• Car batteries presented the most significant technological hurdle and were another bottleneck in production. To deal with this complex issue, Tesla took charge (ha! get it?) of the supply chain by investing in battery manufacturing factories. They used these batteries in other business verticals, such as the Powerwall.
  • Their strong marketing effort focused on the best possible customer experience.

2. Allocate capital and talent to businesses and initiatives that create the most value.

A business with a strong focus on attaining value needs a sound understanding of the competitive business landscape. This means that the executive team must monitor their business’ current position and evaluate whether it should enter new markets or exit any business deals to tackle the changing economic environment. Companies must also willingly allocate talent as they reassign capital.

3. Generate value for employees, customers, and other stakeholders.

Motivated, results-oriented employees get more done than those who are discontented and focused on work output. This is one of the main reasons companies with long-term vision tend to work consistently toward improving results for all their stakeholders. For example, a supplier who has been paid promptly and is treated well is more likely to collaborate with the business owner on a new project and more likely to accept a delay in payments.

Similarly, when a company is focused on enhancing the working conditions of its employees and rewarding them with non-cash benefits such as insurance, paid vacation, and flexible work schedules, it has a winning culture where all the employees are equally motivated to work towards growth and success.

3. Overcome the desire to take actions that promote short-term profits.

Temporary dips in revenue tempt businesses to abandon their long-term strategies and work to amplify short-term results. Shifting their focus weakens their competitive business position in the market. Results-oriented, long-term companies resist temptations like cutting off growth investments halfway through the project and cost-cutting initiatives that weaken employee morale and competitive position in the market.

5. Understand executive roles regarding long-term growth and value creation.

The CEO and the executive team have distinct roles in leading a company through long-term growth and value creation.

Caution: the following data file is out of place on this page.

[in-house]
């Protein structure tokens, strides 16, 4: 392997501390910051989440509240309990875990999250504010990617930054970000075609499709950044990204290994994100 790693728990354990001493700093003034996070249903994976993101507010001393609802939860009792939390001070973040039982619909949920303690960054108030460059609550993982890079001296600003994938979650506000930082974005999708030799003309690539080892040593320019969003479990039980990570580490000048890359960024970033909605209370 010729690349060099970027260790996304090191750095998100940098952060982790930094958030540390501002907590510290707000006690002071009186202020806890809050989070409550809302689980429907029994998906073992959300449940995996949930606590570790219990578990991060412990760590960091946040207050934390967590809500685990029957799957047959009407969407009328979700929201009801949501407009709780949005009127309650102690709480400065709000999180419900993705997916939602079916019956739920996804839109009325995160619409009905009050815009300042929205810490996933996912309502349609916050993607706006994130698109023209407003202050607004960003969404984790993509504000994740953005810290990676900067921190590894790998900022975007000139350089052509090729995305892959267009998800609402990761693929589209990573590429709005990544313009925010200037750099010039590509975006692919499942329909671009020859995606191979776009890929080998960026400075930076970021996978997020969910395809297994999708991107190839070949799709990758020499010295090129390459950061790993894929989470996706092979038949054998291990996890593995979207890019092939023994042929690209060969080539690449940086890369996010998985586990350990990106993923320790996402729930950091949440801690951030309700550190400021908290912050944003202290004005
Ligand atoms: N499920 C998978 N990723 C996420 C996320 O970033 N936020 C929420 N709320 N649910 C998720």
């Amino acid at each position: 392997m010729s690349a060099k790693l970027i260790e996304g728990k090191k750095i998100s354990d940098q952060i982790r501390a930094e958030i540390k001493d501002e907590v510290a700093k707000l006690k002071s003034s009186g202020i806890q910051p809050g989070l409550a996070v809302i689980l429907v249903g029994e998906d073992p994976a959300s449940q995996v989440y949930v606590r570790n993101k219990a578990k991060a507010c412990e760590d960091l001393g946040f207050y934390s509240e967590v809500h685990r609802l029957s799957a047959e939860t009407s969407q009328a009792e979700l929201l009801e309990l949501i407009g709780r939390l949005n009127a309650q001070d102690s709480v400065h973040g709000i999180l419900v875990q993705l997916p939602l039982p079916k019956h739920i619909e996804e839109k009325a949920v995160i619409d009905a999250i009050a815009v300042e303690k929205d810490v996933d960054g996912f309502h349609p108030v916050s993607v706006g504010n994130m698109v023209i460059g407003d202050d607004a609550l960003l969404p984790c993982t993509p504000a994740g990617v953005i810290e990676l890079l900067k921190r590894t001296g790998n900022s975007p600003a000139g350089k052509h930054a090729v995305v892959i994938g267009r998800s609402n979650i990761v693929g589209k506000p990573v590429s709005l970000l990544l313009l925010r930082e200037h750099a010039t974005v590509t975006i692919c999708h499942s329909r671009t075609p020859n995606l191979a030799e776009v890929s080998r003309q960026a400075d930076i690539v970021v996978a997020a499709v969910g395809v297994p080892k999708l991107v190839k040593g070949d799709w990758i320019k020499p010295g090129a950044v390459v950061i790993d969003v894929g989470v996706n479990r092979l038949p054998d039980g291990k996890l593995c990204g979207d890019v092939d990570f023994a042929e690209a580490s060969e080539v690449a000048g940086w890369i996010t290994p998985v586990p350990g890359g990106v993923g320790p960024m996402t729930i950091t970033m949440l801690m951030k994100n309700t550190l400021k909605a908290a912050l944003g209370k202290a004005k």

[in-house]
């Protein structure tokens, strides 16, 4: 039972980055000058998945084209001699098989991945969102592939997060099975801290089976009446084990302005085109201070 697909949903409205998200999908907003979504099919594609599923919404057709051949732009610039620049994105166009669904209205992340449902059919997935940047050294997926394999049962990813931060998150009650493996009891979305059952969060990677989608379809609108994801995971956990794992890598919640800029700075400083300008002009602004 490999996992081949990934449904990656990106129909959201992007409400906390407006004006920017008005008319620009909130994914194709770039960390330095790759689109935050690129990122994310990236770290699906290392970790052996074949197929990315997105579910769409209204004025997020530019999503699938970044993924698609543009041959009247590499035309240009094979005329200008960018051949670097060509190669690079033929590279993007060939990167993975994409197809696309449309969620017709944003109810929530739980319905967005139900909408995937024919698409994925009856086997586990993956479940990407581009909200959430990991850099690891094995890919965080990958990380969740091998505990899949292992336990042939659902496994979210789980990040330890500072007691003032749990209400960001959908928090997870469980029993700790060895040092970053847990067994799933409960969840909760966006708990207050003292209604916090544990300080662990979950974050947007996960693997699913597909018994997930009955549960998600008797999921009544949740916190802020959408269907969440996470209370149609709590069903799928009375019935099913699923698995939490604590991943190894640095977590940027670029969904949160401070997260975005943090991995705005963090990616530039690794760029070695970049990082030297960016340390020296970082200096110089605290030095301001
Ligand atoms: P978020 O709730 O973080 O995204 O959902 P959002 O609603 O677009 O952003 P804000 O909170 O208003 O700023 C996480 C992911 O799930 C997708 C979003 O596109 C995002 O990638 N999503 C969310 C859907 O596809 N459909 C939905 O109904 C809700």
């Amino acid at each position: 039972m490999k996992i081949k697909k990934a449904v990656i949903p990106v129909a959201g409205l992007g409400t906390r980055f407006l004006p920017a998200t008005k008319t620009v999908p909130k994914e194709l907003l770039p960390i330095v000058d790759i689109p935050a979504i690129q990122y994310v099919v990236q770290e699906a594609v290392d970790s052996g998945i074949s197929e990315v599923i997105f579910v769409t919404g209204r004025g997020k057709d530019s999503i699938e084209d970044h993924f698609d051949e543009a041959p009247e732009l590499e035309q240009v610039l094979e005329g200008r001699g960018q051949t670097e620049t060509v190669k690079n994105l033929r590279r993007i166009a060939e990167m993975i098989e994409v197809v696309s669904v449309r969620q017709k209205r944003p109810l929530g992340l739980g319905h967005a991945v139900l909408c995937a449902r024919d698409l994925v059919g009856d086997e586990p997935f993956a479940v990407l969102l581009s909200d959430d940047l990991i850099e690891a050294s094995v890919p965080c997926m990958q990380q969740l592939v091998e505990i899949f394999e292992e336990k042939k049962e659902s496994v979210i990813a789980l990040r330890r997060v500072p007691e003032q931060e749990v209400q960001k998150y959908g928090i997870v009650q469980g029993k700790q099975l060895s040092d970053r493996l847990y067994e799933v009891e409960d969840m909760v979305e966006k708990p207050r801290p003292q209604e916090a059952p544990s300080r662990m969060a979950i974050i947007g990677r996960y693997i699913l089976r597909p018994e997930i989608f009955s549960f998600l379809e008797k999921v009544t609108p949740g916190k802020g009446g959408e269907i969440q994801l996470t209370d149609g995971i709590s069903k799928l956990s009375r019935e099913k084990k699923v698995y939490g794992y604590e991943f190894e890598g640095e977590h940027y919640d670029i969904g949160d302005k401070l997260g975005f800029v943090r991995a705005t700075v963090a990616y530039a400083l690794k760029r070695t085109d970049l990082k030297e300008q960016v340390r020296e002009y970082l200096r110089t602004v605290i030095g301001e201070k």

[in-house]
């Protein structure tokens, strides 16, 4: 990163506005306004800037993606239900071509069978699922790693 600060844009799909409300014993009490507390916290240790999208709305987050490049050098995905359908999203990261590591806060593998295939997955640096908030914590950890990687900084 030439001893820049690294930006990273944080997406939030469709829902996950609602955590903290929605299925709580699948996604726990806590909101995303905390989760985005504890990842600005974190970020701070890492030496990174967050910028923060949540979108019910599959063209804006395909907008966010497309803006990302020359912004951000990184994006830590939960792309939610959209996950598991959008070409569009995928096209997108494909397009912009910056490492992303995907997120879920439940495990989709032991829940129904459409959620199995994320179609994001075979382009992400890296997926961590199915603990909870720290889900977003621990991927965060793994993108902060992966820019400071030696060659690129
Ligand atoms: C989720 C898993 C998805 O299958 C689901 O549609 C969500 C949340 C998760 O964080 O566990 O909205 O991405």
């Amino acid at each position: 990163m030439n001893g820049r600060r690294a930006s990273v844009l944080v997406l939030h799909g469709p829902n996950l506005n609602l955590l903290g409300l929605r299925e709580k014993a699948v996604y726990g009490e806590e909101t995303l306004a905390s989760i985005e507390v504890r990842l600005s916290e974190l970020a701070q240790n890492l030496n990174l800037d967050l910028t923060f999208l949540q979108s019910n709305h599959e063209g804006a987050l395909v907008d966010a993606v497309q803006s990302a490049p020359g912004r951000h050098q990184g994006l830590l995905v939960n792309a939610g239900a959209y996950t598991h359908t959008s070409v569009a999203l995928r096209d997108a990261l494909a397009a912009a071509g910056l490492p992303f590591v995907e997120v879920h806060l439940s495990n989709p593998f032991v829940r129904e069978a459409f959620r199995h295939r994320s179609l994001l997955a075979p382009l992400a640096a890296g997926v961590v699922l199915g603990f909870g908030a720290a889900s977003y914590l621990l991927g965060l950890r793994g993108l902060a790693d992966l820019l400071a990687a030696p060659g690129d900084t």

The Executive Team

  1. They communicate the need for strategic business investments on time and ensure the approved business initiatives are funded, and the right resources are allocated to carry out these initiatives.
  2. They work with the CEO (or business owner) and help evaluate business strategy, the company culture, management teams’ strengths and weaknesses, and the financial performance of new business initiatives.
  3. They refine and structure compensation, considering post-retirement income.

The CEO

  1. They are accountable for ensuring that all new business initiatives are funded on time, the appropriate resources and staff are allocated, and those new strategic initiatives are protected from short-term earning pressure.
  2. They are proactive, ensuring management systems adapt to a long-term, strategic mindset. A bold CEO takes risks that position the business better for future prosperity and avoids making decisions under another person’s influence or personal prejudice.
  3. They proactively identify and cultivate good business relationships with long-term, independent investors.
  4. They work with the finance team and CFO to understand and determine the link between nontraditional metrics and financial statements. This helps to prevent unplanned business trade-offs, specifically short-term ones.

To create value, businesses must constantly strive to reorient towards long-term business objectives. This also means business leaders and their executive teams should evaluate themselves to adopt productive behaviors while abandoning unproductive patterns.

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Matt Lawver

Matt Lawver